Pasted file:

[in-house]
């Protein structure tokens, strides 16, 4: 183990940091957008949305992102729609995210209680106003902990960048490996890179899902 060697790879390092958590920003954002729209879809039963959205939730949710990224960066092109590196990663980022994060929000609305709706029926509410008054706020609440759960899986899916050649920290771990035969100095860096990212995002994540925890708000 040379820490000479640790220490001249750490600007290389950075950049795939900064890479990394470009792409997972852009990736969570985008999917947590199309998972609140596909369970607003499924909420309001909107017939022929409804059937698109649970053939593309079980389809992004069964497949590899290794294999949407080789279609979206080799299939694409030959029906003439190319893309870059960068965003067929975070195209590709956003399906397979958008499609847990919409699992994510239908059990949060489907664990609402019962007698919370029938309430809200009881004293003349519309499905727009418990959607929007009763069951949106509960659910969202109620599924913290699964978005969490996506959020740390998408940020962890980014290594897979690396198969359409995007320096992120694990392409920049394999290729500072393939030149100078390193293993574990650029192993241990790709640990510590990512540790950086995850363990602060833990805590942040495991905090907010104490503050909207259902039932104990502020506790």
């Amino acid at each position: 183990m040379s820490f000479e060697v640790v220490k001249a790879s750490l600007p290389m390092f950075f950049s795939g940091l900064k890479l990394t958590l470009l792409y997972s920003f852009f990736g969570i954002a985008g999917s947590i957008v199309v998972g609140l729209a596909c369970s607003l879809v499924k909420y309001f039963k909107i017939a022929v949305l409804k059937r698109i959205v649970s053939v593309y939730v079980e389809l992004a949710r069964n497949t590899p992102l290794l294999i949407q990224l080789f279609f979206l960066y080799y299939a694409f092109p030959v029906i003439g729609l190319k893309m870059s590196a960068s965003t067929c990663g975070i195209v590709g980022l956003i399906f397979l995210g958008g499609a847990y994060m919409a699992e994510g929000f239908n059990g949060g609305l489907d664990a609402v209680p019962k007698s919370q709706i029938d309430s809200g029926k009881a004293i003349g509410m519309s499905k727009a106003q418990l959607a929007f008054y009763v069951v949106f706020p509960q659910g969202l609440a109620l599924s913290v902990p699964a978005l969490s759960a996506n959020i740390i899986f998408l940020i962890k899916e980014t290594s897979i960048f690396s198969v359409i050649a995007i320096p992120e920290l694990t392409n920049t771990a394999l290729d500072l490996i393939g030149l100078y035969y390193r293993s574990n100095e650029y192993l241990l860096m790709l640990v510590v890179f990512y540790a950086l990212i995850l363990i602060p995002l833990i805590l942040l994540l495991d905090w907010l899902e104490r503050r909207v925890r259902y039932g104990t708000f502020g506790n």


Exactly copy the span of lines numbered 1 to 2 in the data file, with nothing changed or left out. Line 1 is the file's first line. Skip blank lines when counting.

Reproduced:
[in-house]
């Protein structure tokens, strides 16, 4: 183990940091957008949305992102729609995210209680106003902990960048490996890179899902 060697790879390092958590920003954002729209879809039963959205939730949710990224960066092109590196990663980022994060929000609305709706029926509410008054706020609440759960899986899916050649920290771990035969100095860096990212995002994540925890708000 040379820490000479640790220490001249750490600007290389950075950049795939900064890479990394470009792409997972852009990736969570985008999917947590199309998972609140596909369970607003499924909420309001909107017939022929409804059937698109649970053939593309079980389809992004069964497949590899290794294999949407080789279609979206080799299939694409030959029906003439190319893309870059960068965003067929975070195209590709956003399906397979958008499609847990919409699992994510239908059990949060489907664990609402019962007698919370029938309430809200009881004293003349519309499905727009418990959607929007009763069951949106509960659910969202109620599924913290699964978005969490996506959020740390998408940020962890980014290594897979690396198969359409995007320096992120694990392409920049394999290729500072393939030149100078390193293993574990650029192993241990790709640990510590990512540790950086995850363990602060833990805590942040495991905090907010104490503050909207259902039932104990502020506790």